The tiles in Patricia Ott's bathroom have just started falling off the wall. 

"I was standing in the tub taking a shower and one of them popped off," she said. She said it's because there's still so much moisture in her trailer home's walls. 

The money she received from FEMA, about $1,073, went entirely towards fixing her leaking roof, which was damaged during Hurricane Sandy. Because of a problem with her application, she was only able to make the repairs about two weeks ago. 

"It hasn't rained yet," she said. "So, we're waiting for the rain."

Ott lives in Cedar Springs Mobile Home Community in Cape May Courthouse. The swamps on the back bay are easy to see from nearly anywhere in the park. In some areas, that view includes sewage welling up from the ground. 

In the 10 months since the storm, Cedar Springs residents have struggled to get their homes in order. While some have received FEMA aid, it's often not enough for the massive repairs needed, let alone to relocate somewhere farther away from the water.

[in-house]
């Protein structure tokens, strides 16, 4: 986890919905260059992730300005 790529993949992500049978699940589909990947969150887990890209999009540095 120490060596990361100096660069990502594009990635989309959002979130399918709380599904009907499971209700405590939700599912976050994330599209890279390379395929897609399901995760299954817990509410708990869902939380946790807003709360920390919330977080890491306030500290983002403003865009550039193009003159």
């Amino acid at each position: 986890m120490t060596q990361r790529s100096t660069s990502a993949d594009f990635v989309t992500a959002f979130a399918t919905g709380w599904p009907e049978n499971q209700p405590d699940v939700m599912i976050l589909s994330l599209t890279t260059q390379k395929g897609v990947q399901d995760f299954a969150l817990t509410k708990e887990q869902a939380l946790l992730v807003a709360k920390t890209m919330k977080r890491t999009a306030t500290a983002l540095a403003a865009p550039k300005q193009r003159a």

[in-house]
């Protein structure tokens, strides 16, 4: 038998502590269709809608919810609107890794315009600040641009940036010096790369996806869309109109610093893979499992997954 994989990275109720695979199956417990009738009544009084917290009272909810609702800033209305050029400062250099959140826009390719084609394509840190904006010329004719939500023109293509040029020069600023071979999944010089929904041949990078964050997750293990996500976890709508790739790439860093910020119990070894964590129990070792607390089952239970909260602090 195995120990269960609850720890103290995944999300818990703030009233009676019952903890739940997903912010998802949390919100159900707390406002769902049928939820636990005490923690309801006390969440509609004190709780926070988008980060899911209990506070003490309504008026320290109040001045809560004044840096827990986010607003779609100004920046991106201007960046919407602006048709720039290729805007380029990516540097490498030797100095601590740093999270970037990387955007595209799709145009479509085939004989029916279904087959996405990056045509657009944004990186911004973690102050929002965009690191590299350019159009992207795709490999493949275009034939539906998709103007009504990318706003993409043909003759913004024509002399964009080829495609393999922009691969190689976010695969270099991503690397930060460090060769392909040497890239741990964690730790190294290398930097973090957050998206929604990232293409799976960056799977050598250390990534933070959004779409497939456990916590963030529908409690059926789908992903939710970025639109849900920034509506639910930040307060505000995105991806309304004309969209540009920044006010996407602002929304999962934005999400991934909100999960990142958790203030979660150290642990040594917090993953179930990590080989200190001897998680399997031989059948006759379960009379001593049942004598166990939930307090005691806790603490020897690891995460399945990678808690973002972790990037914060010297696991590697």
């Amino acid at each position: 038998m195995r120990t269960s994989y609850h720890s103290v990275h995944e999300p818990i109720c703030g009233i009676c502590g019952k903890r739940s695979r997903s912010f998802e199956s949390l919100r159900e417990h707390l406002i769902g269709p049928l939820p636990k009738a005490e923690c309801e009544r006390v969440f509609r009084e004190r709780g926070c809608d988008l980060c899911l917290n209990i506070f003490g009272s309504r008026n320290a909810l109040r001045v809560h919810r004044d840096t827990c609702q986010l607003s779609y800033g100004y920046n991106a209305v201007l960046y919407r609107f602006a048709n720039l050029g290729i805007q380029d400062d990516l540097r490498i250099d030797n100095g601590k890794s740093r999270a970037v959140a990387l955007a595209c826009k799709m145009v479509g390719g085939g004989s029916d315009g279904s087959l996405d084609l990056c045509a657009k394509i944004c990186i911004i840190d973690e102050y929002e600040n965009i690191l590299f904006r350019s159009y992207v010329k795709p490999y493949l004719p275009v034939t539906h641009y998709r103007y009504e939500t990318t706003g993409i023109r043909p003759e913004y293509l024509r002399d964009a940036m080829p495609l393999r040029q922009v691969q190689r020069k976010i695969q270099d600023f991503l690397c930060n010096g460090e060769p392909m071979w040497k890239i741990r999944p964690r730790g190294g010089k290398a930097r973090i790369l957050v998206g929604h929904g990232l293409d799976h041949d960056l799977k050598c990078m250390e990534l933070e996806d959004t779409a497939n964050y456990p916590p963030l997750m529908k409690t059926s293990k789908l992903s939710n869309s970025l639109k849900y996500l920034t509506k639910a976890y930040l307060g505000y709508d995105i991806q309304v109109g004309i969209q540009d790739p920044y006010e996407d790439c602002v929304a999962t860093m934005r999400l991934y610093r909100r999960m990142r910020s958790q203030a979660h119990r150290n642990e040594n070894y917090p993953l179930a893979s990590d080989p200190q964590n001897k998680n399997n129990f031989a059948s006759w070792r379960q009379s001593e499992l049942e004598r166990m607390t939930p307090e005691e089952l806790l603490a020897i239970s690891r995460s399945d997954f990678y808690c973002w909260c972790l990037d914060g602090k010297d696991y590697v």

Most residents live on a low or fixed income, which is not enough for them to afford homeowners' or flood insurance. That lack of coverage makes them ineligible for other types of aid, including additional FEMA disaster relief funds. 

More disaster relief funds were recently made available by the New Jersey Department of Community Affairs. The federally funded Reconstruction, Rehabilitation, Elevation and Mitigation, or RREM, program can offer up to $150,000 to eligible homeowners. However, even though Cape May County is one of the nine counties included in the program, applicants are still required to be insured. 

Ott said that because the park is so close to the water, flood insurance premiums are far too high for her or any of her neighbors to afford.

"And it's hard to get homeowners' insurance," she added. "I had homeowners', but I couldn't afford the $500 a year. So I let it drop."

Many aid programs require proof of an insurance policy to make sure homeowners do not take a calculated risk to save money, knowing they can fall back on help from the government. The situation for Ott and others is complicated since they own their trailers, but not the land underneath. 

The owner of Cedar Springs, Thomas Kapp, could not be reached for comment.